The structure of county government was on the Newton County Board of Commissioners agenda again at its Sept. 2 meeting.
My wife and I moved to Covington in January of 1982 after an extensive search for a place to live and raise our family. We chose Covington because of its small town atmosphere, the picturesque city Square, and its rural countryside. Like most citizens in Newton County, we had real concerns when the building boom hit in the 2000s.
Too many questions remain unanswered on the 2050 Plan.
A recent edition of the Citizen contained an article about Post 1 Commissioner Oz Nesbitt continuing to push the issue of countywide garbage collection, and not listening to the folks!
I am opposed to a mandatory residential trash pickup which would cost $150 to $250 a year for something that costs me less than $20 a year.
A number of years ago, in a land not so far away, a group of political and civic leaders met to establish order in the midst of great political and economic turmoil.
You will not be seeing me at any of the remaining 2050 Plan meetings. The reason is because I had a 30-minute session with Commission Chair Keith Ellis and learned that he and some other commissioners have realized the program — as proposed — is just not going to work for us.
I have been honored to serve as mayor of Newborn over the last four months, and I was blessed to know our former Mayor Roger Sheridan.
What brings success to people is not what is given them, but what comes from inside them as they get more and better education and earn their way through developed skills and experience in business.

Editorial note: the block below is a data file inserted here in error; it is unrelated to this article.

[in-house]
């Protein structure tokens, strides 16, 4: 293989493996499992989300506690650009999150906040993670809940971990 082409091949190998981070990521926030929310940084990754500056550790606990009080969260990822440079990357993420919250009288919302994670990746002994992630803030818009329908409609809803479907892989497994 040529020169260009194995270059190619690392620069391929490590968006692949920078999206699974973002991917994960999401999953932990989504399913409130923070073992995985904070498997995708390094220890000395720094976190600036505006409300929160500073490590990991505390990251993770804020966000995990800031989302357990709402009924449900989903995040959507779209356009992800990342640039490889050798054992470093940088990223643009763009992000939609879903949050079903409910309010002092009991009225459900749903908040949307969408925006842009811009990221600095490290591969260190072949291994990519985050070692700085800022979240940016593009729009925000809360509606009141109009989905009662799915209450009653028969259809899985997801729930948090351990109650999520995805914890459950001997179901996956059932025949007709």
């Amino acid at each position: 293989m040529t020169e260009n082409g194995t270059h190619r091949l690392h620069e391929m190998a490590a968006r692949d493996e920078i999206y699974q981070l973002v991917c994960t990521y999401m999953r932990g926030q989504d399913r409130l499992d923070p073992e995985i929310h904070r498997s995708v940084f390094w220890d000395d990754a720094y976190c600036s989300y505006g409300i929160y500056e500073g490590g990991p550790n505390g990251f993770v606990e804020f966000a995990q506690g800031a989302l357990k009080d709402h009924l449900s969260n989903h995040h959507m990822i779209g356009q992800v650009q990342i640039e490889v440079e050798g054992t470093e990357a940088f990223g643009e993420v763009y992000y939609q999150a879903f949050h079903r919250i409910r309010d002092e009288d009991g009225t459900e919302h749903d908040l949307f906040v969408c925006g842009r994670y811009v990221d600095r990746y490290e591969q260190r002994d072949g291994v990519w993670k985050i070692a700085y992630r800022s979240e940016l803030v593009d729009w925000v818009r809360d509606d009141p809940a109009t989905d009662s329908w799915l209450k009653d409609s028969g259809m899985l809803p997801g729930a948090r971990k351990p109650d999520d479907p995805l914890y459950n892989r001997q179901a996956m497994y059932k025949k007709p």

Not a single person, citizen, taxpayer, landowner who spoke or asked questions during the meeting 2050 Plan meeting Monday night sounded positive in any way, shape, form or fashion about any part of this proposal.
It is good that The Center for Community Preservation and Planning will hold educational meetings about the 2050 plan around the county. Despite its years in development, it remains an enigma to most people.
As a native of Conyers and a business owner, I have been increasingly concerned over the rise in hunger in our community.
Let’s fight to give our twice-elected leader the power to improve our nation.
Over the last few years, you may have heard references being made to Saul Alinsky’s “Rule Book for Radicals.” So, here it is: His book dissected into eight easy to understand lessons. Read them, digest them, take some action, or alternatively, go back to your slumber as though nothing is happening here.
When I was a little girl, I mean very young, before I started the first grade, when I got a whipping from my mother for fighting with my brother or sisters, I would always go to a favorite place for me.
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